I also want to present you with a challenge. Consider your role in public service. Ask yourself what can I do to make a difference in my community? I suggest to you that the answer begins with a responsibility that we all have in this country which is to actively engage in civic duty. What does this mean? Get involved at the local level. You may volunteer, you may work with young children or with elderly persons. You may tutor students or register community residents to vote. Or you may aspire as I do, to serve in elected office at the local, state, or national level. The important mission is to get involved and do so unselfishly.
President John F. Kennedy stated, “Let us think of education as the means of developing our greatest abilities, because in each of us there is a private hope and dream which, fulfilled, can be translated into benefit for everyone and greater strength for our nation.”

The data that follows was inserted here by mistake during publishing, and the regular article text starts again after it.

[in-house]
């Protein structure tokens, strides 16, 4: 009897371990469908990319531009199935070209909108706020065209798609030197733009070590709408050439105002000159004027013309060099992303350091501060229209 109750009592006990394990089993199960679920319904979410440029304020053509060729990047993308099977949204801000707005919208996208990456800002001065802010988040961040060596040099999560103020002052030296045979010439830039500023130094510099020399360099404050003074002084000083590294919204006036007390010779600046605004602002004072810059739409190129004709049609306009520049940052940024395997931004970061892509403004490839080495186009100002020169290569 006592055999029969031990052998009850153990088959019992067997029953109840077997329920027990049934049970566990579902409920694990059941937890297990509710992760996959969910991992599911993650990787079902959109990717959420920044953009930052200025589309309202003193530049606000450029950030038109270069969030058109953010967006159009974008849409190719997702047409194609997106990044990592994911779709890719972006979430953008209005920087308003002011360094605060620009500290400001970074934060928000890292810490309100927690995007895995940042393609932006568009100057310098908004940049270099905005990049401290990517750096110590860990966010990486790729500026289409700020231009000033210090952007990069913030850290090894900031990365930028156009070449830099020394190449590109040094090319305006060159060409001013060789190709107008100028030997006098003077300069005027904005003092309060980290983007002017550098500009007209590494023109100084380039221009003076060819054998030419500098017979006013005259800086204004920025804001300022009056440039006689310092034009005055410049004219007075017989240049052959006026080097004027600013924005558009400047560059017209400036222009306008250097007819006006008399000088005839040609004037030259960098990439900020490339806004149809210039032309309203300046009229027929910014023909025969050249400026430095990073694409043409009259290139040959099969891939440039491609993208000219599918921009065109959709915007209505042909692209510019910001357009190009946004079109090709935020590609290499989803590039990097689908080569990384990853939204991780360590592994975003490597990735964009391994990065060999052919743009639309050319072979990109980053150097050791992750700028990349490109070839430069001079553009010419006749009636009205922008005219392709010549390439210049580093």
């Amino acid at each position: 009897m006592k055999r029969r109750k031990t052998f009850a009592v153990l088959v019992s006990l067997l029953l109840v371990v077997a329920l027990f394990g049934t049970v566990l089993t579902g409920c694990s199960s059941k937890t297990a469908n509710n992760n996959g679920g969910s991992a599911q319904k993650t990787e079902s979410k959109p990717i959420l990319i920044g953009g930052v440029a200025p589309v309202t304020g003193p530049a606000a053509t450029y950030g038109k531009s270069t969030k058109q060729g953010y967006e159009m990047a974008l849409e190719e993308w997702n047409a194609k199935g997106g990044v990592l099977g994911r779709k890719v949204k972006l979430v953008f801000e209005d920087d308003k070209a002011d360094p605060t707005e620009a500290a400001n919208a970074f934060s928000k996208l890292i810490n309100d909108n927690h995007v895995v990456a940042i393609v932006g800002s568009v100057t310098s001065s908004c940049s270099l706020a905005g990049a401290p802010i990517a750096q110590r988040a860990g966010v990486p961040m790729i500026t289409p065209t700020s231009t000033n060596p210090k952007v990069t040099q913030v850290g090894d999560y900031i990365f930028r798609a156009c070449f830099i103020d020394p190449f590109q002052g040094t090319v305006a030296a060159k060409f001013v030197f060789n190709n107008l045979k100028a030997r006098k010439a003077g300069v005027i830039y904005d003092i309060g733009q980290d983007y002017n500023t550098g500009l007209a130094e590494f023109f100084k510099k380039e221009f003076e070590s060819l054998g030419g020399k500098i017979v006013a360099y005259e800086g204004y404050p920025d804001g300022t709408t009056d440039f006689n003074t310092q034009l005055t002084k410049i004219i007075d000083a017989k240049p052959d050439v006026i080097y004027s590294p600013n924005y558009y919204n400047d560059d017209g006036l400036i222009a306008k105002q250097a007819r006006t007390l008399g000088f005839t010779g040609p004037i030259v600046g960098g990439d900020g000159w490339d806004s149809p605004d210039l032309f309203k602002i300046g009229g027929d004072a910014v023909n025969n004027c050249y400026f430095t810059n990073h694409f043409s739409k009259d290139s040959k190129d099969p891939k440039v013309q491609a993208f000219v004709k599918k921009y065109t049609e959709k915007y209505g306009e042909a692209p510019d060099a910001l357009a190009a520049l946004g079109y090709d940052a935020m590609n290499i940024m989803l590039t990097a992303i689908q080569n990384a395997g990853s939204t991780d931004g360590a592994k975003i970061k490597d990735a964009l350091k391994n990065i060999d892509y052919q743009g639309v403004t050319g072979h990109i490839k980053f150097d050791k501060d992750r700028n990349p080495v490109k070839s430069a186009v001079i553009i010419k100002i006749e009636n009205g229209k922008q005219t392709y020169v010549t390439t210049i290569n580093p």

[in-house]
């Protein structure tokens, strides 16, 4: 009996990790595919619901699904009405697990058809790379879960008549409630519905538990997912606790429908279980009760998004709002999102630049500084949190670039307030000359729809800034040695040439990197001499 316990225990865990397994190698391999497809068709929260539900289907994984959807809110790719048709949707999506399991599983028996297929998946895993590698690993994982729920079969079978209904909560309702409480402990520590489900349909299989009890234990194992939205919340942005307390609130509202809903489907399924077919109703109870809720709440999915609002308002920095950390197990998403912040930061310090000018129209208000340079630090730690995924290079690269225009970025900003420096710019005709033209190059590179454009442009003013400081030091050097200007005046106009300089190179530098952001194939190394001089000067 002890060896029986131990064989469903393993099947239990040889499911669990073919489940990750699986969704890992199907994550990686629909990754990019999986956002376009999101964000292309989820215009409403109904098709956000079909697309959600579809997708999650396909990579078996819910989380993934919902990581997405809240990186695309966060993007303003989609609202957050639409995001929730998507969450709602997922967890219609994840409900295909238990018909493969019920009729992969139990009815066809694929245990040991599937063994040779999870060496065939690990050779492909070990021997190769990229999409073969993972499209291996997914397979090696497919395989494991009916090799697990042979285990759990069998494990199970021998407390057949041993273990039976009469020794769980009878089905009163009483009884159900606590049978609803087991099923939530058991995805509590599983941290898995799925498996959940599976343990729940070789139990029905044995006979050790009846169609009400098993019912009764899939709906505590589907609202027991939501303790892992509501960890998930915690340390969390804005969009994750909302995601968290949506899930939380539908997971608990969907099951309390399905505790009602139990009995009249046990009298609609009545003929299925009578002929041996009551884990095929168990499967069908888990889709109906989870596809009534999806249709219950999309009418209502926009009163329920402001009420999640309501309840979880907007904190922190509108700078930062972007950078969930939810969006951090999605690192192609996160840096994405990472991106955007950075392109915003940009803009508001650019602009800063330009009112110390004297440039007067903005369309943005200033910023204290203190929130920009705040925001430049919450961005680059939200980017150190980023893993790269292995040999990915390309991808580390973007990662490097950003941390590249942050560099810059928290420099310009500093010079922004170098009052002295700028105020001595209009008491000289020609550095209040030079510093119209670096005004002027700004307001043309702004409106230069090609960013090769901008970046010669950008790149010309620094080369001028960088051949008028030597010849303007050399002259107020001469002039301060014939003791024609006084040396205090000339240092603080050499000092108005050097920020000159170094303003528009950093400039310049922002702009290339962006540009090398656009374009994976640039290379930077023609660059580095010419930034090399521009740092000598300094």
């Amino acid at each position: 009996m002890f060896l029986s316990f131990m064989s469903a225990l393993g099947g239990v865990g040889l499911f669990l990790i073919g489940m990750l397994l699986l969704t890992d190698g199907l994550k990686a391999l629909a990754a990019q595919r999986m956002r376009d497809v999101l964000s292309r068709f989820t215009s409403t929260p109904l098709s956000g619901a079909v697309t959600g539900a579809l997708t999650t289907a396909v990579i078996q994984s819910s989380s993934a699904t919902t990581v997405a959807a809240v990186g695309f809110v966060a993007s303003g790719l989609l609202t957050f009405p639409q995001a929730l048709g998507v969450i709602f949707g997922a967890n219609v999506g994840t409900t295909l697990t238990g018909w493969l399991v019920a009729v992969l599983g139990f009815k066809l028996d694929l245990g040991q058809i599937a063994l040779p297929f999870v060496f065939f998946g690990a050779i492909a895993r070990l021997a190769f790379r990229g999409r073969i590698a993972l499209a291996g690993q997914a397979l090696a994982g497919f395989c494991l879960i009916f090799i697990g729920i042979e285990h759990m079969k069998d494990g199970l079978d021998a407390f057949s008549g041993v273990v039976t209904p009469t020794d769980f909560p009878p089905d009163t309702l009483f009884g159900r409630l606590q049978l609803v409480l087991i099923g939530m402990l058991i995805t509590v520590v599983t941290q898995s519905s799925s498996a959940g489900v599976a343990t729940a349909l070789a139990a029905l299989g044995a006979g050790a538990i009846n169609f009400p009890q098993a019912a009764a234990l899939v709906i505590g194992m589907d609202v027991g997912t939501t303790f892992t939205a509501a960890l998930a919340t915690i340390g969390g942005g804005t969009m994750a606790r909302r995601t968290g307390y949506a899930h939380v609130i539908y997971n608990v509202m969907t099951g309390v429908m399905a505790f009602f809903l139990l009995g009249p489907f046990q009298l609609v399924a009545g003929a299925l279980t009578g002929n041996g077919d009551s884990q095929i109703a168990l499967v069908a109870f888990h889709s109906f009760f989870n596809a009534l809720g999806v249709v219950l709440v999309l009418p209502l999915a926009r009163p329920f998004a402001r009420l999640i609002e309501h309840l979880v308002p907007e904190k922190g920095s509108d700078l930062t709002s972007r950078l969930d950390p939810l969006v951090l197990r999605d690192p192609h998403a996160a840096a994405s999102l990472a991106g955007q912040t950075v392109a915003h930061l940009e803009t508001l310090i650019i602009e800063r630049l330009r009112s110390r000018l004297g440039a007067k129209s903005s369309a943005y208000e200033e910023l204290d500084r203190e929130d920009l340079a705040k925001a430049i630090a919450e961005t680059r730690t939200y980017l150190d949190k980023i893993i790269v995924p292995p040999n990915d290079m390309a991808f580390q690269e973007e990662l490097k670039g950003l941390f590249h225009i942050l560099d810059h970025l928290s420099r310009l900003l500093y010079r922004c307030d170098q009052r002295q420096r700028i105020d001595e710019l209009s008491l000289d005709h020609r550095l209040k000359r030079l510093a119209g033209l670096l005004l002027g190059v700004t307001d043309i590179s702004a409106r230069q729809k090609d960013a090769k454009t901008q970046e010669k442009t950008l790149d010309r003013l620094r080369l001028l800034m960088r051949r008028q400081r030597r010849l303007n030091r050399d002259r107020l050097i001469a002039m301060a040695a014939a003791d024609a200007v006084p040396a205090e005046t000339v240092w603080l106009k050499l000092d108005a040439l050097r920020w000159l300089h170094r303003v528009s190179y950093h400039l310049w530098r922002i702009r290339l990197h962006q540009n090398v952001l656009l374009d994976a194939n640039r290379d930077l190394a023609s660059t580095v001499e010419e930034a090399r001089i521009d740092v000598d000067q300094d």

Fifty years later, President Barack Obama calls upon you to become leaders in your community, to contribute to its betterment and ultimately this great nation. I also ask you to consider federal service. We have career opportunities in the federal government particularly USDA. The opportunities are boundless, this is a pivotal time in your life. Seize it and make the very best happen. We do not know what the future holds, but what we do know, is that the future of this great national is in your hands.
Congratulations to the Texas A&M International University Class of 2011, on reaching this important milestone. You, your parents and your family should be very proud of this achievement.